All children get colds and often pass them along to their parents and siblings. There are more than 200 different viruses that cause colds and upper respiratory infections, which is why we keep getting them throughout our lives.
This month, Dr. Lewis First, chief of pediatrics at Vermont Children's Hospital at Fletcher Allen Health Care, offers advice on how to prepare for the upcoming cold and flu season.
KIDS VT: How common are childhood upper respiratory infections?
LEWIS FIRST: Colds are the most common reason children miss school and why parents bring their children to the doctor. Most otherwise healthy children are going to average five to 10 colds a year in the first two years of life — and that number nearly doubles for kids exposed to secondhand smoke. Colds require supportive care, not antibiotics, and will get better with time.
KVT: What are the most worrisome complications from colds?
LF: We worry about children who are so congested that they're having trouble breathing or can't stay adequately hydrated. Because infants and toddlers have smaller airways, they tend to be most inconvenienced by congestion. But mucus helps keep the germs out and is part of the healing process. Keep kids' noses as open and moist as possible and their bodies adequately hydrated, and they'll get through it in three to five days.
KVT: Are there risks to giving infants and toddlers over-the-counter cough and cold medications?
LF: Yes. These carry side effects including sedation, irritability and, most concerning, abnormal heart rhythms that in some cases can result in fatalities. Some of these medications say right on the package, "Not to be given to children under the age of 2."
KVT: What do you recommend instead?
LF: Good ways to deal with a cold are adequate hydration, saltwater nose drops, a cool-mist humidifier and perhaps a little petroleum jelly on the soreness around the nose. Some acetaminophen or ibuprofen can be used if they're uncomfortable with a fever. Saltwater nose drops can be purchased over the counter or made at home with eight ounces of water and a teaspoon of salt, but only use a few drops of that solution in an infant or child's nose.
KVT: How do parents differentiate between a cold and the flu?
LF: The flu, or influenza, affects more parts of the body than just the nose and throat. It comes on more suddenly, so it'll feel like you've hit a brick wall. You may get a headache and chills with a fever. Usually people with the flu feel a lot sicker. They ache more, have a dry cough and are much more fatigued. While most colds last a few days, the aftereffects of the flu can last weeks.
KVT: How can parents "diagnose" a cough?
LF: Different coughs can mean different things. A barking cough may be associated with croup, or an inflammation of the airway, and may require the use of a steroid. A cough that occurs in cold, dry air, at night or with exercise may be asthma. A persistent cough that won't stop may be whooping cough. A cough lasting more than a week with a fever as well may be associated with pneumonia. The sudden onset of a cough in an infant or toddler may be caused by a foreign body that went down the wrong pipe.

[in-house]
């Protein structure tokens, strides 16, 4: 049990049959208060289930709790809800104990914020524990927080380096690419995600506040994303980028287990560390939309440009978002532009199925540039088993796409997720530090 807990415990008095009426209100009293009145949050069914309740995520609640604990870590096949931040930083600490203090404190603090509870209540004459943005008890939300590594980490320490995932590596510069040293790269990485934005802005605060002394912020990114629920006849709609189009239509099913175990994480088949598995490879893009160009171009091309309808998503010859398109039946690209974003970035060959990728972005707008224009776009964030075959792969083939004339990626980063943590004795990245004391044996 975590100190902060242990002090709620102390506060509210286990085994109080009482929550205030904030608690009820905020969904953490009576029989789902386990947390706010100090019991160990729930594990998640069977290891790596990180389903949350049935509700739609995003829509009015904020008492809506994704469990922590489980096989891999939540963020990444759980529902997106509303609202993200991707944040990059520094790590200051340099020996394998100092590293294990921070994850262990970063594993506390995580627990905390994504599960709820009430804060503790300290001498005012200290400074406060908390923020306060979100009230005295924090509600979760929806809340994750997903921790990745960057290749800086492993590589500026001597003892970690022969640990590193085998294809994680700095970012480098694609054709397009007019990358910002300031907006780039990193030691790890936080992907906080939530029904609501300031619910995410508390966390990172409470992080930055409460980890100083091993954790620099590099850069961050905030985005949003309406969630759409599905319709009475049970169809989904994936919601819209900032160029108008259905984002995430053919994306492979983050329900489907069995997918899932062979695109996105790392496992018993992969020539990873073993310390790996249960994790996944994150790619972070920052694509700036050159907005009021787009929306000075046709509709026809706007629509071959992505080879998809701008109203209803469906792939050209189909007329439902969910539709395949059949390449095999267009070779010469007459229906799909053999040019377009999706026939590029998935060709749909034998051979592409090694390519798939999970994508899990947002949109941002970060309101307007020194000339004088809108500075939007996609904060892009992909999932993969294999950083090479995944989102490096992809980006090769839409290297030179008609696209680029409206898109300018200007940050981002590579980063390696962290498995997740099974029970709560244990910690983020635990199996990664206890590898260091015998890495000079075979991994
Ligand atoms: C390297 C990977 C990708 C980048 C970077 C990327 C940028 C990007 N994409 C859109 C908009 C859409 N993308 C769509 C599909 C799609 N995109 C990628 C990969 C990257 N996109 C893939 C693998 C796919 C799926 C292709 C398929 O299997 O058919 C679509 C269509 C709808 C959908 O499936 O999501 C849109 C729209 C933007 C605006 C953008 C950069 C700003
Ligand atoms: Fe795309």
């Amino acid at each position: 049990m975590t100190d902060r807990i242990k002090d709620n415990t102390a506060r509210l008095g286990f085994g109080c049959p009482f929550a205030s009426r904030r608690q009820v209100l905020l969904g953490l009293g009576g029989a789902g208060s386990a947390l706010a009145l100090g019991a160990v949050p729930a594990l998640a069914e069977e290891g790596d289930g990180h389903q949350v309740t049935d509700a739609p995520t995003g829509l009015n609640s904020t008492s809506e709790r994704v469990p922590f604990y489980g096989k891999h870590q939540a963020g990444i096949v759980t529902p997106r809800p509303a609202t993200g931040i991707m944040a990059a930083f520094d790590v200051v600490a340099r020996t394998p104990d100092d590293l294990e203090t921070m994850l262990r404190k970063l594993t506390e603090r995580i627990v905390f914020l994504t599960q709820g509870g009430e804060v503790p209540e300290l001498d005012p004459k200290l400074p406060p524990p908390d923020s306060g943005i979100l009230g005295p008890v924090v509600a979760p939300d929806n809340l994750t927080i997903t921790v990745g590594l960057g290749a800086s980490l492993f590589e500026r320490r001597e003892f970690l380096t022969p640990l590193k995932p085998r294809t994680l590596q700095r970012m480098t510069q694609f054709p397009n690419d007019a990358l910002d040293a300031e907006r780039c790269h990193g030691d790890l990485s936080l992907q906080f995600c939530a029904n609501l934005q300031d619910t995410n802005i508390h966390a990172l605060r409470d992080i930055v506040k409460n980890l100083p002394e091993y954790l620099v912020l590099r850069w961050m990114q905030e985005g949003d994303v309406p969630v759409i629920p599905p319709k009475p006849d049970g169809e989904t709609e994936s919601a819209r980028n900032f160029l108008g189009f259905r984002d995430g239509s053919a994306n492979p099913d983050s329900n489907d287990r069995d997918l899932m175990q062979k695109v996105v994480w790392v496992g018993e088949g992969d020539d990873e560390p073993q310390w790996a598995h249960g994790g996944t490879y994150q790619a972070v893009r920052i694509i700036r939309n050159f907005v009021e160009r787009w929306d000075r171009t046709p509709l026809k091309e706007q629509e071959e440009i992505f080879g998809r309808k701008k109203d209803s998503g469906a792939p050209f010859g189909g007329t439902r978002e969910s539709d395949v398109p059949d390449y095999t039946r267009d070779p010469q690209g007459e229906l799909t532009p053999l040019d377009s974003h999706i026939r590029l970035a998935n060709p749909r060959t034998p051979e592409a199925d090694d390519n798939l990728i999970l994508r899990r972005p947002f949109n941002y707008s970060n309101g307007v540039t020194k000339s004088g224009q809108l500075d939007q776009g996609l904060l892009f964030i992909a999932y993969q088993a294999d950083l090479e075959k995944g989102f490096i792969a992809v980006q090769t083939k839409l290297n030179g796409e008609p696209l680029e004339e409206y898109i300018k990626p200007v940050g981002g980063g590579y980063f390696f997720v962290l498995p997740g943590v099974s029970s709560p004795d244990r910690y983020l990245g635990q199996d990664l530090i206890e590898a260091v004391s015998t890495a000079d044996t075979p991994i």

KVT: When should kids be seen by a doctor?
LF: If kids are having difficulty breathing, if they're not urinating frequently or seem lethargic because they can't hydrate, they should be seen. Also, if cold symptoms last more than a week or if they're associated with pain in their chest, ears or sinuses. Sometimes a "super-infection," or bacterial infection, settles in, which may warrant antibiotics.
KVT: What are the risks and benefits of the flu vaccine?
LF: The American Academy of Pediatrics and the Centers for Disease Control and Prevention recommend that all children and adults get the flu shot. The risks of getting the flu and how debilitating it can be far outweigh any risks of the vaccine itself, which is usually associated with a mild fever and some soreness around the injection site. Parents should talk to their health care provider about which type of flu shot is best for their child.
KVT: What is pertussis like?
LF: It can be a life-threatening illness, particularly in younger infants. In older children and adults, it may just present as a cough that doesn't give up. It starts as a cold but lasts more than a week or two. Then it becomes a dry, persistent, machine-gun-like cough that prevents the child from taking a breath, so when she finally does, it sounds like a whoop — hence the name whooping cough. In younger children, it can lead to continuous coughing to the point where children can't take a breath. Children with pertussis have ended up in our intensive care unit, and some have died.
KVT: Your view on the vaccine?
LF: Some studies have shown that 80 to 90 percent of the people in the home of someone with pertussis will get the bacteria. The vaccine is at least 90 percent effective but doesn't necessarily last into adulthood. In Vermont, we have seen an upsurge of life-threatening cases. We can't prove cause and effect, but there's certainly an association with the decline in parents who want their children immunized. California and Washington state have seen serious outbreaks and some fatalities. We don't want that happening here.